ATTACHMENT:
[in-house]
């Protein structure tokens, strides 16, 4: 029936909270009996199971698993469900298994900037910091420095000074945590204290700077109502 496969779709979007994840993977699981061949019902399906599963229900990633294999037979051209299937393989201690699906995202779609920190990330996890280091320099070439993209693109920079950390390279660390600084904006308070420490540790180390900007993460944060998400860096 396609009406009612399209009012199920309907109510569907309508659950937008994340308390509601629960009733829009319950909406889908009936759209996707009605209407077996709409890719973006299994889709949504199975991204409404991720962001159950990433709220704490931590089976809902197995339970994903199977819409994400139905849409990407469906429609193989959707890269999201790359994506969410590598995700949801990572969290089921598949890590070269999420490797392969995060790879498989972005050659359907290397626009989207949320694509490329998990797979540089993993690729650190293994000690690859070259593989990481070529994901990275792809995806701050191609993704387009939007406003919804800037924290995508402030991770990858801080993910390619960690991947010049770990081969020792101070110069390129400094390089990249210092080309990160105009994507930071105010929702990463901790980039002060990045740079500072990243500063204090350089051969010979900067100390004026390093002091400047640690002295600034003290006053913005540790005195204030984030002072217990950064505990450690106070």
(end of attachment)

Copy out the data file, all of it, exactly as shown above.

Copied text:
[in-house]
């Protein structure tokens, strides 16, 4: 029936909270009996199971698993469900298994900037910091420095000074945590204290700077109502 496969779709979007994840993977699981061949019902399906599963229900990633294999037979051209299937393989201690699906995202779609920190990330996890280091320099070439993209693109920079950390390279660390600084904006308070420490540790180390900007993460944060998400860096 396609009406009612399209009012199920309907109510569907309508659950937008994340308390509601629960009733829009319950909406889908009936759209996707009605209407077996709409890719973006299994889709949504199975991204409404991720962001159950990433709220704490931590089976809902197995339970994903199977819409994400139905849409990407469906429609193989959707890269999201790359994506969410590598995700949801990572969290089921598949890590070269999420490797392969995060790879498989972005050659359907290397626009989207949320694509490329998990797979540089993993690729650190293994000690690859070259593989990481070529994901990275792809995806701050191609993704387009939007406003919804800037924290995508402030991770990858801080993910390619960690991947010049770990081969020792101070110069390129400094390089990249210092080309990160105009994507930071105010929702990463901790980039002060990045740079500072990243500063204090350089051969010979900067100390004026390093002091400047640690002295600034003290006053913005540790005195204030984030002072217990950064505990450690106070």